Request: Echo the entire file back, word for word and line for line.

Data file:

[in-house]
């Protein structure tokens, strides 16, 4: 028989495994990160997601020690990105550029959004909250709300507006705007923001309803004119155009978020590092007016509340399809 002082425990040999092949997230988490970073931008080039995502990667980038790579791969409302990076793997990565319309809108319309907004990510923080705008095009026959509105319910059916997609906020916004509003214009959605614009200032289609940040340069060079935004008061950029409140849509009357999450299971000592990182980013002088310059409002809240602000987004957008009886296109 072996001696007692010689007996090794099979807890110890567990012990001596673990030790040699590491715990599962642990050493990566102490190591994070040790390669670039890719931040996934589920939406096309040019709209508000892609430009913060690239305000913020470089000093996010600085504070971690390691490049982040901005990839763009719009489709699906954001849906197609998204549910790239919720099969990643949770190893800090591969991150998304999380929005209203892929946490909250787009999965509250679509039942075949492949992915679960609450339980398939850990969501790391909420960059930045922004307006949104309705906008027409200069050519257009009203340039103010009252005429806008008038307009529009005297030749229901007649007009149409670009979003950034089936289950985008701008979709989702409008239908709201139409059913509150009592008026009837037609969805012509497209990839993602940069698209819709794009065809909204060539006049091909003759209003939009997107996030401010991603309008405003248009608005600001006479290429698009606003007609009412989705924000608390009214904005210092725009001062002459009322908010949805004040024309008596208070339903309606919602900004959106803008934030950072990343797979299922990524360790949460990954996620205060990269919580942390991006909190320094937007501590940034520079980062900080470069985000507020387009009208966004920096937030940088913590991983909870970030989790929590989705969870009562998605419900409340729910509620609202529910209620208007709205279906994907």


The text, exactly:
[in-house]
């Protein structure tokens, strides 16, 4: 028989495994990160997601020690990105550029959004909250709300507006705007923001309803004119155009978020590092007016509340399809 002082425990040999092949997230988490970073931008080039995502990667980038790579791969409302990076793997990565319309809108319309907004990510923080705008095009026959509105319910059916997609906020916004509003214009959605614009200032289609940040340069060079935004008061950029409140849509009357999450299971000592990182980013002088310059409002809240602000987004957008009886296109 072996001696007692010689007996090794099979807890110890567990012990001596673990030790040699590491715990599962642990050493990566102490190591994070040790390669670039890719931040996934589920939406096309040019709209508000892609430009913060690239305000913020470089000093996010600085504070971690390691490049982040901005990839763009719009489709699906954001849906197609998204549910790239919720099969990643949770190893800090591969991150998304999380929005209203892929946490909250787009999965509250679509039942075949492949992915679960609450339980398939850990969501790391909420960059930045922004307006949104309705906008027409200069050519257009009203340039103010009252005429806008008038307009529009005297030749229901007649007009149409670009979003950034089936289950985008701008979709989702409008239908709201139409059913509150009592008026009837037609969805012509497209990839993602940069698209819709794009065809909204060539006049091909003759209003939009997107996030401010991603309008405003248009608005600001006479290429698009606003007609009412989705924000608390009214904005210092725009001062002459009322908010949805004040024309008596208070339903309606919602900004959106803008934030950072990343797979299922990524360790949460990954996620205060990269919580942390991006909190320094937007501590940034520079980062900080470069985000507020387009009208966004920096937030940088913590991983909870970030989790929590989705969870009562998605419900409340729910509620609202529910209620208007709205279906994907």